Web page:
The whole goal is to achieve a low-bias and low-variance. Ex. Linear algorithms have low variance and high bias, while nonlinear algorithms have high variance and low bias, in turn, both will need different ensemble approaches to make the prediction value more accurate. These different ensemble approaches will help to improve the error results by combining several models.

Ensemble Approaches: Bagging, Boosting and Stacking

Bagging:

Bagging trains each model in the ensemble using a randomly chosen subset of the training data. By training our models on randomly chosen subsets we can get a good generalized idea of the distribution in our original set and thus create strong predictions. Bagging uses a parallel ensemble method, training each model independently from each other on randomly chosen subsets. An example of this would be the Random Forest Algorithm. Bagging often aims to reduce Variance.

Source: Data Science Basics: An Introduction to Ensemble Learners. (2016). Retrieved from:https://www.kdnuggets.com/2016/11/data-science-basics-intro-ensemble-learners.html

Boosting:

Boosting is a sequential ensemble method that combines weak learning into strong learners. It aggregates together multiple models, each model compensating for the weakness of the last. Boosting will take a weak model like the regression or tree based-model and improve it. For example, XGBoost is a decision tree based algorithm that uses gradient boosting to improve itself, with its main focus in reducing bias by putting efforts on the most difficult observations.

Popular Boosting techniques:

  1. AdaBoost: AdaBoost specifically designed for classification problems. when training a decision tree, it starts by training the observations and assigning each an equal weight. After evaluation of the first set, it will increase the weight of those that are difficult to classify and lower the easy ones. It will iterate these processes until and good predictive value is the outcome.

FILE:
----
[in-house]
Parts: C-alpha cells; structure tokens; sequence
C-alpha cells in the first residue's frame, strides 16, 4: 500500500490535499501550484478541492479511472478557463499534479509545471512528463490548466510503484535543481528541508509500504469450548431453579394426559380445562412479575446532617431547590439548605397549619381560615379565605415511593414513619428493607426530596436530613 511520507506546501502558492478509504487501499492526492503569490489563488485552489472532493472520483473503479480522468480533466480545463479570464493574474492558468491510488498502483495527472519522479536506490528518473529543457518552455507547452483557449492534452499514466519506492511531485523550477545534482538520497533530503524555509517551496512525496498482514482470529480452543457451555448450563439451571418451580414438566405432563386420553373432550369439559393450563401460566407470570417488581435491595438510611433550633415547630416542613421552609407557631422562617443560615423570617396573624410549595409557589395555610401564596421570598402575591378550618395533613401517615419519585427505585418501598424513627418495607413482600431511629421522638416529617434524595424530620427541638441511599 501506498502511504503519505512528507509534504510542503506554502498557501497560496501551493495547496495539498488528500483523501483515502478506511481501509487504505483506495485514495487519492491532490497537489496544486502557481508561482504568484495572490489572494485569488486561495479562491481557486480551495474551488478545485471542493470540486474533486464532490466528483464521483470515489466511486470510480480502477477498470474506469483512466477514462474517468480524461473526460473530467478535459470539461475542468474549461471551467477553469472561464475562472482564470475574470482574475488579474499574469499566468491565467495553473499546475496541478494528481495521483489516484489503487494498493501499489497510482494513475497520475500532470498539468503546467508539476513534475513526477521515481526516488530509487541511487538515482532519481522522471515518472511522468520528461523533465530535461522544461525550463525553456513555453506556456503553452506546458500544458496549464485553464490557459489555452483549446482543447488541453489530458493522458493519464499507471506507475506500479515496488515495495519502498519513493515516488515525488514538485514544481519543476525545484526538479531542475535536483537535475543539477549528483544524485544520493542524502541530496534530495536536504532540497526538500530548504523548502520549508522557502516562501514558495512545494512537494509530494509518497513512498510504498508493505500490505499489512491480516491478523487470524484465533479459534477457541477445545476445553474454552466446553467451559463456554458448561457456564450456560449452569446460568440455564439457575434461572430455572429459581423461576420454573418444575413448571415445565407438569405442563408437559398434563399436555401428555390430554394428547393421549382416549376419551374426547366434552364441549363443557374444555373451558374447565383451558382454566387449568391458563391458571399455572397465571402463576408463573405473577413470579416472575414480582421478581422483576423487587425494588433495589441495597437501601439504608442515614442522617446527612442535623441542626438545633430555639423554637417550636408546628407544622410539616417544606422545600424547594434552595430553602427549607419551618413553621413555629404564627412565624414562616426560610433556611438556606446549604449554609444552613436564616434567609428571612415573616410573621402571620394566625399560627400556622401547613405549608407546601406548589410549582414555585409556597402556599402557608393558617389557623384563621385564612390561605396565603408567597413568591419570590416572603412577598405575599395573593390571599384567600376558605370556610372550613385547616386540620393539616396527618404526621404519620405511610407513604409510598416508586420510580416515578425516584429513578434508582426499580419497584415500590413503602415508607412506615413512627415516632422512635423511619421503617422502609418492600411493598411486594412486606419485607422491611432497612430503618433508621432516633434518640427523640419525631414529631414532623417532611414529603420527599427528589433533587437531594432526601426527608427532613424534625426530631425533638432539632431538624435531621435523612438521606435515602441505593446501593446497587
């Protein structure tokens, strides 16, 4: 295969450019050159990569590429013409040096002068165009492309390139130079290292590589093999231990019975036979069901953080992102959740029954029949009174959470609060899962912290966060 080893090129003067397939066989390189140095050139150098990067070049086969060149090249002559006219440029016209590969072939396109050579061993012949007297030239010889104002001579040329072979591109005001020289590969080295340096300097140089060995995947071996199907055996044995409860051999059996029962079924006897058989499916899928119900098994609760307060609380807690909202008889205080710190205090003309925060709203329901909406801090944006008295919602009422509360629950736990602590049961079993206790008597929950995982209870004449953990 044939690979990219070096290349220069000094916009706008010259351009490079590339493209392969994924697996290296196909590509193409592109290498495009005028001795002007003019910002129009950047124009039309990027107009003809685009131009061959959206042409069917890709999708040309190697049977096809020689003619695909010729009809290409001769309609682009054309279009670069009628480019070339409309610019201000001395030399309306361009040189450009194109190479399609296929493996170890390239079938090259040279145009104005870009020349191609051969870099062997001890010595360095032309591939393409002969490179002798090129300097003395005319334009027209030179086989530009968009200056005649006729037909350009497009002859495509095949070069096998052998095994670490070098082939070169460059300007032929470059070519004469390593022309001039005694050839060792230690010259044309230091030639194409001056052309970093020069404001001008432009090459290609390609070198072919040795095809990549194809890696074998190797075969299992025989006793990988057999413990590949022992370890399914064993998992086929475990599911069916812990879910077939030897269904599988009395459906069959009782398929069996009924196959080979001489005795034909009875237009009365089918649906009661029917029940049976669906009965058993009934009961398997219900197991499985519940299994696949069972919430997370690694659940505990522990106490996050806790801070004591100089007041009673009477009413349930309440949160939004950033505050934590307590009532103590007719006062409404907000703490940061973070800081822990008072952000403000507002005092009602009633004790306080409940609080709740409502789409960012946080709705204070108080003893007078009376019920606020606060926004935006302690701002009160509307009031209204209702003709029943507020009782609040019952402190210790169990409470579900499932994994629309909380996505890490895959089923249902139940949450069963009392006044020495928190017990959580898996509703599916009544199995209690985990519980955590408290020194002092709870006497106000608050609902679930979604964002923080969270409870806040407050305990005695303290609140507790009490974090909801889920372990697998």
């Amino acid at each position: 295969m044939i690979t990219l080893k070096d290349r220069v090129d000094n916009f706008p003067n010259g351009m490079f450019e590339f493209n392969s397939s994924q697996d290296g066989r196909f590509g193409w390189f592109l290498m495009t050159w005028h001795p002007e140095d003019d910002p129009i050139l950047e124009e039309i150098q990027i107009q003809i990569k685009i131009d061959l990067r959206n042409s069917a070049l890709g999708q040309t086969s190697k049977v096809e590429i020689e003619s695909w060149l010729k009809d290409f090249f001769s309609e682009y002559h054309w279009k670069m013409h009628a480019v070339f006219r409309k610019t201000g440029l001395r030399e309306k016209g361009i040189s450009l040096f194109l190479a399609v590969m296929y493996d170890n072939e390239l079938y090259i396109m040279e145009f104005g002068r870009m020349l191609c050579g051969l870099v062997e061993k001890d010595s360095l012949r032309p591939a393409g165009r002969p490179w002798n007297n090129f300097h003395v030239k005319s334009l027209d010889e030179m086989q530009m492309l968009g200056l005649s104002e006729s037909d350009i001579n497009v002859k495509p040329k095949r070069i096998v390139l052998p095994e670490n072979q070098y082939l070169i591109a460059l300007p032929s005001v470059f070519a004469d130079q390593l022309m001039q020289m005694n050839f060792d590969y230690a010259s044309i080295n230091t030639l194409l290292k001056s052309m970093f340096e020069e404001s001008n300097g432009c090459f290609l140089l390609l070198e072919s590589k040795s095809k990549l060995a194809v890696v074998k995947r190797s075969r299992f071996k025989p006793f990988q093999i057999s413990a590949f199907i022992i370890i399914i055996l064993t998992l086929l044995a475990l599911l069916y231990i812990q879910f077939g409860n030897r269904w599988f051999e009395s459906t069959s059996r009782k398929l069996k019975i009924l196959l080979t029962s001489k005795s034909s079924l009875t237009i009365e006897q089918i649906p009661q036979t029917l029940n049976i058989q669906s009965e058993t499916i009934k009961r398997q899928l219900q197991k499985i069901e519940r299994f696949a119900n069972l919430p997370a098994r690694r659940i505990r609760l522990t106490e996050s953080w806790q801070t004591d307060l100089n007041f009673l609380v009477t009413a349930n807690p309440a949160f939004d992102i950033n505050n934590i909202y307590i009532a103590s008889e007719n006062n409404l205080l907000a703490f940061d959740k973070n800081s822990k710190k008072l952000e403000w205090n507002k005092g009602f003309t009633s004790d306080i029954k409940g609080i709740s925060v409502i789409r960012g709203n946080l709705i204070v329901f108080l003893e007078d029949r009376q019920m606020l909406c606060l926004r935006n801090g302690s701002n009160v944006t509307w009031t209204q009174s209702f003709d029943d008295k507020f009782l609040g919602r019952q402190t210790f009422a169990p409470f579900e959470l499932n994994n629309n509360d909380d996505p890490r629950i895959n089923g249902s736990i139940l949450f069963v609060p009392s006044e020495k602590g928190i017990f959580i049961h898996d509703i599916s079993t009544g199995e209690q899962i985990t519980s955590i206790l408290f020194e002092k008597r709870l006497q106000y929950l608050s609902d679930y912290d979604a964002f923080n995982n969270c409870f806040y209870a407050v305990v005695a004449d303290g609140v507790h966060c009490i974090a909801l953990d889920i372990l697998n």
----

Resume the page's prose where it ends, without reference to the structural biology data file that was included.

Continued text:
Source: Ensemble methods: bagging, boosting and stacking. (2019, April 22) Retrieved from: https://towardsdatascience.com/ensemble-methods-bagging-boosting-and-stacking-c9214a10a205
  1. Gradient Boost: Rather than focusing on the data points, gradient boost performs the same method of adjusting weights to the loss functions by using its vector gradient. The loss function is a measure indicating how well off the models coefficient is at fitting the underlying data (The difference from actual to predicted). Gradient Boost works well with both classification and regression.

Stacking:

Stacking combines multiple classifications or regression models with a meta-classifier or meta-regressor. The base models are trained on the complete training set and the meta-models are trained on the outputs of the base level models as features.

Key Points:

  • Ensemble Learning is a technique or process in which multiple models are generated and combined to solve a particular machine learning problem.
  • Choosing which model to use is extremely important in any regression or classification problem and the choice depends on many variables such as the quantity of data, distribution of data, and its types.
  • Bias and variance are the two most fundamental features in a model, the idea is that we tune our parameters in such a way that our bias and variance balance out to create good predictive performances.
  • Different types of data need different types of algorithms and with these unique algorithms come varied trade-offs.
  • Linear algorithms have low variance and high bias, while nonlinear algorithms have high variance and low bias.
  • Bagging trains each model in the ensemble using a randomly chosen subset of the training data.
  • Bagging often aims to reduce Variance.
  • Boosting is a sequential ensemble method that combines weak learning into strong learners. It aggregates together multiple models, each model compensating for the weakness of the last.
  • Boosting often aims to reduce Bias.

To understand which method to choose from, it is important to understand what type of data we are working with and to understand the short-comings of different regression and classification models. Once we understand the bias and variance trade-offs from these models we can begin to select an ensemble method that will give us the best possible outcome.

If you enjoyed the read please feel free to hit the clap button and don’t be shy to reach out and leave a comment below, I will do my best to answer any comments as they come in.